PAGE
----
Trials & Litigation
Workers or their heirs collect back pay 44 years after suit was filed
Posted Nov 26, 2013 10:32 AM CST
By Debra Cassens Weiss
Forty-four years after the initial suit was filed, two retired workers and the estates of 30 others will receive back pay and interest because they lost their jobs and seniority in a railroad merger.
All but $500,000 of the $14.7 million award is interest, the Wall Street Journal (sub. req.) reports. The Cleveland area workers, who were employed by a New York Central subsidiary, had contended they were protected by a jobs deal when the railroad merged with Pennsylvania Railroad in 1968. The company, however, claimed they weren’t direct employees and weren’t entitled to protection.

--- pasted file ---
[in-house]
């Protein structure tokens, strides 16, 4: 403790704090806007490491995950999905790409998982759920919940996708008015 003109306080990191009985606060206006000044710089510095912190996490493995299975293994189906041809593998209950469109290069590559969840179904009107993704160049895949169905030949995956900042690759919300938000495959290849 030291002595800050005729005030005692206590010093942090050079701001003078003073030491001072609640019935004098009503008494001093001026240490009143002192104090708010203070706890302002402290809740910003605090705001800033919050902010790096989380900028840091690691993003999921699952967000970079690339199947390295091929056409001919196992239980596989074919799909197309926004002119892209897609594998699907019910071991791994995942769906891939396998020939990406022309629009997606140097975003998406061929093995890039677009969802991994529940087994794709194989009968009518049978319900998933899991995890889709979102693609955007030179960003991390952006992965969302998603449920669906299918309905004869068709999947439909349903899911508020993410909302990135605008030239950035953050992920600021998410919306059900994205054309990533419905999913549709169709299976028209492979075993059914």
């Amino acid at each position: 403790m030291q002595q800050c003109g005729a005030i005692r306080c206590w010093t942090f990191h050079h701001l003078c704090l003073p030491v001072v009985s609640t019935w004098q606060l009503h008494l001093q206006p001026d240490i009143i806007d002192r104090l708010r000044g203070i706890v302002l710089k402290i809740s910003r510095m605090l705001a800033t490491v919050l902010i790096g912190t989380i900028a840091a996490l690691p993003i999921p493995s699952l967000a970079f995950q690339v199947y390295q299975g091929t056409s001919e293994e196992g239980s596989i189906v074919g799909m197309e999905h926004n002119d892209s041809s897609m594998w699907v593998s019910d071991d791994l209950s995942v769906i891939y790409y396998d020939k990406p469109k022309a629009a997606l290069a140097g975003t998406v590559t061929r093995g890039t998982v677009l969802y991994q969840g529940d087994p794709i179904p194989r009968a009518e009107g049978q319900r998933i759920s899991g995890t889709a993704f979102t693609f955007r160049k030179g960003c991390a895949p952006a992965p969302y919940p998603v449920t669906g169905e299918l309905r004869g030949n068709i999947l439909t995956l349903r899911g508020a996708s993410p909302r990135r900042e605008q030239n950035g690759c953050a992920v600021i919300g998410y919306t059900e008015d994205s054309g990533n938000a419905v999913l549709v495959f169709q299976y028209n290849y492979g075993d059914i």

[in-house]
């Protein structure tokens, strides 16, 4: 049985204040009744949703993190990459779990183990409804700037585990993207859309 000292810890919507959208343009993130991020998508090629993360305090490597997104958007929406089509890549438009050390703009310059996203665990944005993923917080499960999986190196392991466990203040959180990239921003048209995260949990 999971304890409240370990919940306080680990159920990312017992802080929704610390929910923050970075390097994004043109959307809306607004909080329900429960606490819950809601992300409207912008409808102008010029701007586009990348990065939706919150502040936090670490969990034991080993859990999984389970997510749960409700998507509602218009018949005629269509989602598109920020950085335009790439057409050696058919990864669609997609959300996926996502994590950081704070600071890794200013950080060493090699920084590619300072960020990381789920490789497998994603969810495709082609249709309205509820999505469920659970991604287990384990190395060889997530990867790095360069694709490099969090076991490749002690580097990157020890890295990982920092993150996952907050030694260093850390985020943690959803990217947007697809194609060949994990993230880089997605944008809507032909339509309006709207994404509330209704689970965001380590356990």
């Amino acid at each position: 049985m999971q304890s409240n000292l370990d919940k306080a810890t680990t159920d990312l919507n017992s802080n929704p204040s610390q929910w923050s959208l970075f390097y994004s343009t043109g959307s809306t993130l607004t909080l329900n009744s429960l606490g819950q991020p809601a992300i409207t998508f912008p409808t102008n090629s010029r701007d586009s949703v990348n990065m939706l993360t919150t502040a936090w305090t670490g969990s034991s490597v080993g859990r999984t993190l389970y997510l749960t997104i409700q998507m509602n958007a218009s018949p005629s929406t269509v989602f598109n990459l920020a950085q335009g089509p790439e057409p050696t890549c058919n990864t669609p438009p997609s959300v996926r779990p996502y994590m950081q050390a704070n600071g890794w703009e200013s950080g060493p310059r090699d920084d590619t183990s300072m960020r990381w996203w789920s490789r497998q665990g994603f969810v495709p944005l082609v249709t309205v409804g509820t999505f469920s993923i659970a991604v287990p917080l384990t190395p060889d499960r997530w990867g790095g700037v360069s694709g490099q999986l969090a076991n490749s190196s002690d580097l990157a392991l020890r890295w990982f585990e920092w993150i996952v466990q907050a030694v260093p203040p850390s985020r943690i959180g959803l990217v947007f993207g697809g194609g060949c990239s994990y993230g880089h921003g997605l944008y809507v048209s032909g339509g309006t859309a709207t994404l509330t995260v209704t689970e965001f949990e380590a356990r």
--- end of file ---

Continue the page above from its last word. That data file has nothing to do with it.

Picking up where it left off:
The case is one of the longest legal disputes in U.S. history, according to the story.
One of the retired workers is 85-year-old John Gallagher, who sought $3,000 but will get $95,000 because of the interest payment. "I didn't expect to be alive to see this end," he told the Wall Street Journal.
A federal appeals court upheld the award in September. Before that, the story says, the case “wandered through several courts and was heard by three arbitration panels, as well as the federal Surface Transportation Board.”
Carla Tricarichi represented the workers on contingency after the death of the original lawyer who filed the case—her father.
The Cleveland Plain Dealer covered a judge's ruling in the suit last year.